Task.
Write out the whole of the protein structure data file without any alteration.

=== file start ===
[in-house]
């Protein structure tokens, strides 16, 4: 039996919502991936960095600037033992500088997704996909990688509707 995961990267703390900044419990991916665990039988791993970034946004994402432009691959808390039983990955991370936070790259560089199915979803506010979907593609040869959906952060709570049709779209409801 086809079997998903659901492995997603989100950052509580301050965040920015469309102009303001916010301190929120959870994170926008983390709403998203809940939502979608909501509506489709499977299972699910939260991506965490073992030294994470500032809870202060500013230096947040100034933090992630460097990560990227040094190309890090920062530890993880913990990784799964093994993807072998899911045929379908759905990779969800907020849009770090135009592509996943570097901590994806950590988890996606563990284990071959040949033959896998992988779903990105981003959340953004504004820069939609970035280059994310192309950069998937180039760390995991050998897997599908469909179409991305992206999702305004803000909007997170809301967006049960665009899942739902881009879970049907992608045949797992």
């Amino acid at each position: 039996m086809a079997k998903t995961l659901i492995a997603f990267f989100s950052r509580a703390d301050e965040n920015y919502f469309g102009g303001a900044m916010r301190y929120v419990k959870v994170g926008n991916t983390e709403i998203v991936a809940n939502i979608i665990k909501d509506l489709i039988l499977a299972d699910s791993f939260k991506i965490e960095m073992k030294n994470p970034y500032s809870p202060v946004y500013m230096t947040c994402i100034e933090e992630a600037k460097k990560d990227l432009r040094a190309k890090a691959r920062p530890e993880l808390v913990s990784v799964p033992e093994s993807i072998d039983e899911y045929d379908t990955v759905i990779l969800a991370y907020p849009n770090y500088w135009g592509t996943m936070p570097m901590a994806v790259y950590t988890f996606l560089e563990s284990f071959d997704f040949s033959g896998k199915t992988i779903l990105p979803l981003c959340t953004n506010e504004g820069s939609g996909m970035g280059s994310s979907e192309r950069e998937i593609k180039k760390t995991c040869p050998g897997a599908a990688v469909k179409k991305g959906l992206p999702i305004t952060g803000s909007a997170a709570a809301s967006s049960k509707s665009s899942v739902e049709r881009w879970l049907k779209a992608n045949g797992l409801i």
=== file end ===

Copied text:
[in-house]
């Protein structure tokens, strides 16, 4: 039996919502991936960095600037033992500088997704996909990688509707 995961990267703390900044419990991916665990039988791993970034946004994402432009691959808390039983990955991370936070790259560089199915979803506010979907593609040869959906952060709570049709779209409801 086809079997998903659901492995997603989100950052509580301050965040920015469309102009303001916010301190929120959870994170926008983390709403998203809940939502979608909501509506489709499977299972699910939260991506965490073992030294994470500032809870202060500013230096947040100034933090992630460097990560990227040094190309890090920062530890993880913990990784799964093994993807072998899911045929379908759905990779969800907020849009770090135009592509996943570097901590994806950590988890996606563990284990071959040949033959896998992988779903990105981003959340953004504004820069939609970035280059994310192309950069998937180039760390995991050998897997599908469909179409991305992206999702305004803000909007997170809301967006049960665009899942739902881009879970049907992608045949797992």
């Amino acid at each position: 039996m086809a079997k998903t995961l659901i492995a997603f990267f989100s950052r509580a703390d301050e965040n920015y919502f469309g102009g303001a900044m916010r301190y929120v419990k959870v994170g926008n991916t983390e709403i998203v991936a809940n939502i979608i665990k909501d509506l489709i039988l499977a299972d699910s791993f939260k991506i965490e960095m073992k030294n994470p970034y500032s809870p202060v946004y500013m230096t947040c994402i100034e933090e992630a600037k460097k990560d990227l432009r040094a190309k890090a691959r920062p530890e993880l808390v913990s990784v799964p033992e093994s993807i072998d039983e899911y045929d379908t990955v759905i990779l969800a991370y907020p849009n770090y500088w135009g592509t996943m936070p570097m901590a994806v790259y950590t988890f996606l560089e563990s284990f071959d997704f040949s033959g896998k199915t992988i779903l990105p979803l981003c959340t953004n506010e504004g820069s939609g996909m970035g280059s994310s979907e192309r950069e998937i593609k180039k760390t995991c040869p050998g897997a599908a990688v469909k179409k991305g959906l992206p999702i305004t952060g803000s909007a997170a709570a809301s967006s049960k509707s665009s899942v739902e049709r881009w879970l049907k779209a992608n045949g797992l409801i």